Bill currently under discussion in Missouri Senate is similar in content to Florida’s “Don’t Say Gay” legislation


Samantha Haney

A proposed Missouri bill mimics Florida “Don’t Say Gay” bill, barring teachers from discussing sexuality and gender identity.

By Maddy Cox, Lafayette High School

The introduction of Florida’s “Don’t Say Gay” bill was followed by school walkouts and protests. However, Missouri has recently begun discussing a similar bill that has been dubbed by news outlets as going farther than Florida’s.

The bill, introduced by Republican Senator Mike Moon, is titled “The Vulnerable Child Compassion and Protection Act” and sets the following guidelines for Missouri Schools:

Counselor Annie Tichacek believes the bill would have a multitude of harmful effects on LGBTQ+ youth in schools.

“This bill would essentially out youths to their parents, and if you don’t have a supportive person at home, then who do you have?” Tichacek said.

Beyond simply creating potentially harmful situations for youth, Tichacek questions the reasoning behind the bill.

“There’s no evidence supporting the fact that [the bill] would be helpful. It’s just not best practice, and that’s what it comes down to.”

Tichacek, along with the other Lafayette counselors, is a licensed mental health professional as outlined in the bill. However, the need for parent permission to hold discussions, and the 24-hour turnaround time to relay information to parents raise concerns regarding student safety.

“One could argue that this could open up the conversation [about sexuality] at home, but that’s not the intention behind the bill and it’s not statistically likely,” Tichacek said “It has to be the self-determination of the person to come out to somebody, it’s not up to anybody else to decide that, I don’t care how old they are.”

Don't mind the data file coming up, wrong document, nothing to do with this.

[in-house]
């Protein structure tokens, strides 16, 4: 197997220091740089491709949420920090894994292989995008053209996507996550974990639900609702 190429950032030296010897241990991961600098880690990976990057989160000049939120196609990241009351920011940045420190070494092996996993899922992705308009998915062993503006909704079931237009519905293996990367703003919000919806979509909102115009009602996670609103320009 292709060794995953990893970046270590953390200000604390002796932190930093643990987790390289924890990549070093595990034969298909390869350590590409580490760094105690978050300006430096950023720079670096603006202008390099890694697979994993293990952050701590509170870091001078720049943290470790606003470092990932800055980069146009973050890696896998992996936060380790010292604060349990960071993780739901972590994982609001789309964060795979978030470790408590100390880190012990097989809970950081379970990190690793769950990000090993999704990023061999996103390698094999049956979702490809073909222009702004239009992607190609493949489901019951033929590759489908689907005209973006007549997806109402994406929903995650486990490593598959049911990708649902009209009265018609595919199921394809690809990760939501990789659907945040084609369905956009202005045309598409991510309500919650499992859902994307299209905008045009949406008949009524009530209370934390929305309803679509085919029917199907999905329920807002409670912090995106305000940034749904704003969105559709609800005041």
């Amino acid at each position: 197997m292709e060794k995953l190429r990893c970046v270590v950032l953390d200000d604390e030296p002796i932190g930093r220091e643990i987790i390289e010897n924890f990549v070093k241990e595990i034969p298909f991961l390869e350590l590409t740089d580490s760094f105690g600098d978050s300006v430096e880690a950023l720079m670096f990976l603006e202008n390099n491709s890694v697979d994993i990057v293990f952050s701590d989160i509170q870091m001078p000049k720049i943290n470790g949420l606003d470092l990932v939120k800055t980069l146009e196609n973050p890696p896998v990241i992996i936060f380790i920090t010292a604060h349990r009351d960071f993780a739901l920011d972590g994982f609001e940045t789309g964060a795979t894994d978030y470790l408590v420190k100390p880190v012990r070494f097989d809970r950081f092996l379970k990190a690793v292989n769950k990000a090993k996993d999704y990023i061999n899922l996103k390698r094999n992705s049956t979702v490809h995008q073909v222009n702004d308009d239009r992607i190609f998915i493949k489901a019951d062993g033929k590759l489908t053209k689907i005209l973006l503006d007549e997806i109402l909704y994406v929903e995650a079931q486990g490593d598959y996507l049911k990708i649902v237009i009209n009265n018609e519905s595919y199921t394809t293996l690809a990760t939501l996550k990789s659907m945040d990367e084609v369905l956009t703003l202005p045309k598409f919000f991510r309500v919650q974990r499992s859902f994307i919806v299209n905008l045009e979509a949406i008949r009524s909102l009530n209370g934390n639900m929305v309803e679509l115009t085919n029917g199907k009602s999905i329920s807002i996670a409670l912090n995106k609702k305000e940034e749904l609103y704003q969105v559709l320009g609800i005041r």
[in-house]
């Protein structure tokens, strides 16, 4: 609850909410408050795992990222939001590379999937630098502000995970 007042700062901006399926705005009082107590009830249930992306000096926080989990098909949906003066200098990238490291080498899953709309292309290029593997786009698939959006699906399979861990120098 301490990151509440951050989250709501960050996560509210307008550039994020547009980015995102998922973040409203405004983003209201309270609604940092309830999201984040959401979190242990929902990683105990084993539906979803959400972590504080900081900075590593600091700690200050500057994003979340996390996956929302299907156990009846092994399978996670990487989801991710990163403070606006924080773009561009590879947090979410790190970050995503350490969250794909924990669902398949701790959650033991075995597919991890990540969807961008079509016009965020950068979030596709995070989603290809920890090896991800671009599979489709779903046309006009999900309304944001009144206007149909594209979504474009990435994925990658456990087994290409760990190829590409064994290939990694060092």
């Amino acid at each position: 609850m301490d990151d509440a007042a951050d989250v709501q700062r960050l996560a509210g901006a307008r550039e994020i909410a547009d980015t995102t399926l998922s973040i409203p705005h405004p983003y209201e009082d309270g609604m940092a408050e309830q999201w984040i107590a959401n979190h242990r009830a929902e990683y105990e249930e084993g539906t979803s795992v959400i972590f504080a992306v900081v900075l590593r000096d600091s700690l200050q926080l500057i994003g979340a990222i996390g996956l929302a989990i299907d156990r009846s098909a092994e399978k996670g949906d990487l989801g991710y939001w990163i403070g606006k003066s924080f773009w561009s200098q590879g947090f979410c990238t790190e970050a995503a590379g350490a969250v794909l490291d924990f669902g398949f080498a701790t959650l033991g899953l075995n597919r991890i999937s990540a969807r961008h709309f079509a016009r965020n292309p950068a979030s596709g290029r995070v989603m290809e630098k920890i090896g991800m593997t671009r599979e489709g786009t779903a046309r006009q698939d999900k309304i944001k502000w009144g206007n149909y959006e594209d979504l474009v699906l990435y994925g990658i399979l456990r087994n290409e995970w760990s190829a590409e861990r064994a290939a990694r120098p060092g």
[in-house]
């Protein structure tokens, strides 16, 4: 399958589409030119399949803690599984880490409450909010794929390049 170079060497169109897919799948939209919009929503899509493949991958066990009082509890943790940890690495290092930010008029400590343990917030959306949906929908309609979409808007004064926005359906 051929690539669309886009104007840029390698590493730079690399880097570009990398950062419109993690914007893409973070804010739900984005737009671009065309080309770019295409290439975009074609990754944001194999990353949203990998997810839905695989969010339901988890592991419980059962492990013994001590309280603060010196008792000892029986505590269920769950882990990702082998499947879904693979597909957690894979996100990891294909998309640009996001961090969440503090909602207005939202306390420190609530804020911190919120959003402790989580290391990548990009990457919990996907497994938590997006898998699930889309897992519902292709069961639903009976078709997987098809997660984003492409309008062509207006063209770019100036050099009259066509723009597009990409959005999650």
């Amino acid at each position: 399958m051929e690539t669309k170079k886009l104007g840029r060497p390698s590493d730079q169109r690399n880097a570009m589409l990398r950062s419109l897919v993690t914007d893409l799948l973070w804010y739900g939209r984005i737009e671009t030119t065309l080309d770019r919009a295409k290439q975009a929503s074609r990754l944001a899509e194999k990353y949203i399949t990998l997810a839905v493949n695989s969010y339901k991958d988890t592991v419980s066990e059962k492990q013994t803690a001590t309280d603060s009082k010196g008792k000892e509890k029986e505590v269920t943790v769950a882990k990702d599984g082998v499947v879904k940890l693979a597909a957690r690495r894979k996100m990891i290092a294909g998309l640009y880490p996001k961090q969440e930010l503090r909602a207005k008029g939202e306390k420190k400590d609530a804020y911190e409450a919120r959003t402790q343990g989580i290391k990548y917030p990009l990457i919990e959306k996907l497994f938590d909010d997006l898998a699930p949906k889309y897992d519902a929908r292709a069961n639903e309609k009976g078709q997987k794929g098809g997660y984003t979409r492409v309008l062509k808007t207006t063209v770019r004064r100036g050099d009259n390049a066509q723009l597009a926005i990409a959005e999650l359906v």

Some LGBTQ+ students at Lafayette have also expressed concerns with the bill. Senior Katie Caudle, a lesbian who has identified as a member of the LGBTQ+ community for six years, agrees with Tichacek’s worries.

“I think there would almost definitely be emotional effects for students, and in even worse cases, you would have to think about physical harm that could come to them,” Caudle said.

Caudle has benefitted from talking to teachers about their sexual identity.

“The first time I came out to a teacher was in seventh grade, she just assured me that it was ok and that she supported me, and it just made me feel normal and accepted,” Caudle said.

Caudle struggles with being open about her sexuality to this day, her girlfriend even recalls times in the halls when she prefers to not hold hands for fear of judgment or worse.

“I get scared of people seeing us together and being hateful towards us or looking at us differently. It makes me worry about my safety at school because stuff happens all the time to people like me, so what would make this the exception?” Caudle said.

Caudle is not the only one who has expressed concerns surrounding the bill. Senior Mackenna Glazer, a lesbian who has identified as a member of the LGBTQ+ community for four years, never really talked to teachers while finding her identity.

“By the time I actually told teachers, I had no personal qualms [with my sexuality],” Glazer said.

Although she did not speak to teachers as a means of support while understanding herself, Glazer takes comfort in knowing that those support systems are there if she should ever need them.

“I feel so lucky to be a high schooler in a time when it’s ok to be gay, but as I’ve come to know more hateful stuff happening in our community, I’ve become more scared to be open about it,” Glazer said.

In terms of the younger groups that this bill would affect, Glazer thinks that barring the sexuality discussion would do nothing but further stigmatize LGBTQ+ identities.

“If children don’t see or talk about [LGBTQ+ topics] they’re going to struggle a lot more with acceptance and understanding,” Glazer said.

However, junior Gabe Runge agrees with the bill.

“Teachers have a lot of influence on students. If they say certain things, it can have a heavy influence on students and affect how students think. Students should be thinking what they want, not what their superior wants,” Runge said.

Runge believes talk about sexuality should stay strictly between parents and students.

“I don’t think teachers should be able to force their views on students,” Runge said. “[The conversation] should stay between parents and kids.”

Although the bill passed through the Missouri Senate Education and Workforce Development Committee Feb. 14, 2023, further discussion in the full Missouri Senate has not been scheduled.

This story was originally published on The Lancer Feed on March 30, 2023.